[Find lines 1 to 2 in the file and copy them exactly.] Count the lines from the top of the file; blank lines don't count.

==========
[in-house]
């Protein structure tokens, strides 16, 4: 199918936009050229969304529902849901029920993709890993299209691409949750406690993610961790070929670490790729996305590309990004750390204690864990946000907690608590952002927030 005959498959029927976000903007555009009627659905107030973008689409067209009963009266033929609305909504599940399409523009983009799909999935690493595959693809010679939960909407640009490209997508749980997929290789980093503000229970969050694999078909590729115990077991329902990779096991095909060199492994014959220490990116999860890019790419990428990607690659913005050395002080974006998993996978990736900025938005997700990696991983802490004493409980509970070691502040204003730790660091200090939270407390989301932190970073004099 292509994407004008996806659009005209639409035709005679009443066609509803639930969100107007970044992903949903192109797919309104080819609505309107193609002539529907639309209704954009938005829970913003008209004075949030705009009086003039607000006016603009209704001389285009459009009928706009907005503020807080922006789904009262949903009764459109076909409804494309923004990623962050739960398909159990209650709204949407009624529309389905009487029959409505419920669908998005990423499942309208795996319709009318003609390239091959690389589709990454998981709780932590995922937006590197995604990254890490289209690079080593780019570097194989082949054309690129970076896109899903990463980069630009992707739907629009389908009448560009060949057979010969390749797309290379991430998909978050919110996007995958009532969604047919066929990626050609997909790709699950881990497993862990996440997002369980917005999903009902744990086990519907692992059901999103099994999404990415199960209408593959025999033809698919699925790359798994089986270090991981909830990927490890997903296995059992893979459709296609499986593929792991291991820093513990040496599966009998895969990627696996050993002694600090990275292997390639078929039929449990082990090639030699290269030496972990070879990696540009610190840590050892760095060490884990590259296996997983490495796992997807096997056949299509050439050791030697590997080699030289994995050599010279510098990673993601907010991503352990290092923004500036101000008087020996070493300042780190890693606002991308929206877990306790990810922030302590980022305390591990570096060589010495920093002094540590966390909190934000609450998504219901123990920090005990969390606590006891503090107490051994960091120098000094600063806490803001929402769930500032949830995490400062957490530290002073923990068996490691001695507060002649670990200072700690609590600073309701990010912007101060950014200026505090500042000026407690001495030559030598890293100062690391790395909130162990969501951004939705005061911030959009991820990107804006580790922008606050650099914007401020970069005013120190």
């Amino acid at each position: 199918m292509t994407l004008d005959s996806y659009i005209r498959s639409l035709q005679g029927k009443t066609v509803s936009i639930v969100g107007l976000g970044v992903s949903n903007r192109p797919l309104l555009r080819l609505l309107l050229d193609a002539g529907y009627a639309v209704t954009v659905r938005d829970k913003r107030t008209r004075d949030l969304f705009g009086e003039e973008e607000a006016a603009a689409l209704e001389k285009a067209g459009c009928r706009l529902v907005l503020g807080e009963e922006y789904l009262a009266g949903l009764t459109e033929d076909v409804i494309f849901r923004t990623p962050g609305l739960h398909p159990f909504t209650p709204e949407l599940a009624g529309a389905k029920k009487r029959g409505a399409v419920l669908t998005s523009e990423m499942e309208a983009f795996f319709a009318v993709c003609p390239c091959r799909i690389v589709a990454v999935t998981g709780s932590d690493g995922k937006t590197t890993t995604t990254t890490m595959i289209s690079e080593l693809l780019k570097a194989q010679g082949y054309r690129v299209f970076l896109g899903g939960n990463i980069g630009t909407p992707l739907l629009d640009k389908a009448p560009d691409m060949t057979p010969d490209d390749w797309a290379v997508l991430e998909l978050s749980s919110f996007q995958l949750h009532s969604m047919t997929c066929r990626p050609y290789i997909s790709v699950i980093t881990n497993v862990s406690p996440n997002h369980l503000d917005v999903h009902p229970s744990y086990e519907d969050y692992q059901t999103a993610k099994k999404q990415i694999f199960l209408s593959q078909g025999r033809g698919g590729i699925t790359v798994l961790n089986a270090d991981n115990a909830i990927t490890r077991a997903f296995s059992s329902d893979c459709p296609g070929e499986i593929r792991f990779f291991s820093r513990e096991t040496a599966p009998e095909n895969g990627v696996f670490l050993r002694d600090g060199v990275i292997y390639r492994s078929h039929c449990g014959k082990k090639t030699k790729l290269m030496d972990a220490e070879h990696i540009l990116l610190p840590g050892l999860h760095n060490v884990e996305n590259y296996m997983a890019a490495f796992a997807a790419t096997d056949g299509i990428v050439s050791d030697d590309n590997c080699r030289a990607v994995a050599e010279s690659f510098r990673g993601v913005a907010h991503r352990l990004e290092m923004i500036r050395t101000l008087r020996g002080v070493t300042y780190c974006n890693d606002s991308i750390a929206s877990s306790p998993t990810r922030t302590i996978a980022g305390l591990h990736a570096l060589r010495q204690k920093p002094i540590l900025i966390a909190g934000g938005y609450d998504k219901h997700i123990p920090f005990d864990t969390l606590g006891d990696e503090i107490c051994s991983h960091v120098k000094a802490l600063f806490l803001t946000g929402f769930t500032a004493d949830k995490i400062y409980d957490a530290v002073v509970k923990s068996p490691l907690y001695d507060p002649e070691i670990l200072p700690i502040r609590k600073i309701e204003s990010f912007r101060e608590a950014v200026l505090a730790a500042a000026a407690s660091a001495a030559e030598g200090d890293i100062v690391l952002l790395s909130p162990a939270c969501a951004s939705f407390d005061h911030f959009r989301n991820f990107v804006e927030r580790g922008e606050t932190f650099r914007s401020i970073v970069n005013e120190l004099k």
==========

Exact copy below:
[in-house]
């Protein structure tokens, strides 16, 4: 199918936009050229969304529902849901029920993709890993299209691409949750406690993610961790070929670490790729996305590309990004750390204690864990946000907690608590952002927030 005959498959029927976000903007555009009627659905107030973008689409067209009963009266033929609305909504599940399409523009983009799909999935690493595959693809010679939960909407640009490209997508749980997929290789980093503000229970969050694999078909590729115990077991329902990779096991095909060199492994014959220490990116999860890019790419990428990607690659913005050395002080974006998993996978990736900025938005997700990696991983802490004493409980509970070691502040204003730790660091200090939270407390989301932190970073004099 292509994407004008996806659009005209639409035709005679009443066609509803639930969100107007970044992903949903192109797919309104080819609505309107193609002539529907639309209704954009938005829970913003008209004075949030705009009086003039607000006016603009209704001389285009459009009928706009907005503020807080922006789904009262949903009764459109076909409804494309923004990623962050739960398909159990209650709204949407009624529309389905009487029959409505419920669908998005990423499942309208795996319709009318003609390239091959690389589709990454998981709780932590995922937006590197995604990254890490289209690079080593780019570097194989082949054309690129970076896109899903990463980069630009992707739907629009389908009448560009060949057979010969390749797309290379991430998909978050919110996007995958009532969604047919066929990626050609997909790709699950881990497993862990996440997002369980917005999903009902744990086990519907692992059901999103099994999404990415199960209408593959025999033809698919699925790359798994089986270090991981909830990927490890997903296995059992893979459709296609499986593929792991291991820093513990040496599966009998895969990627696996050993002694600090990275292997390639078929039929449990082990090639030699290269030496972990070879990696540009610190840590050892760095060490884990590259296996997983490495796992997807096997056949299509050439050791030697590997080699030289994995050599010279510098990673993601907010991503352990290092923004500036101000008087020996070493300042780190890693606002991308929206877990306790990810922030302590980022305390591990570096060589010495920093002094540590966390909190934000609450998504219901123990920090005990969390606590006891503090107490051994960091120098000094600063806490803001929402769930500032949830995490400062957490530290002073923990068996490691001695507060002649670990200072700690609590600073309701990010912007101060950014200026505090500042000026407690001495030559030598890293100062690391790395909130162990969501951004939705005061911030959009991820990107804006580790922008606050650099914007401020970069005013120190």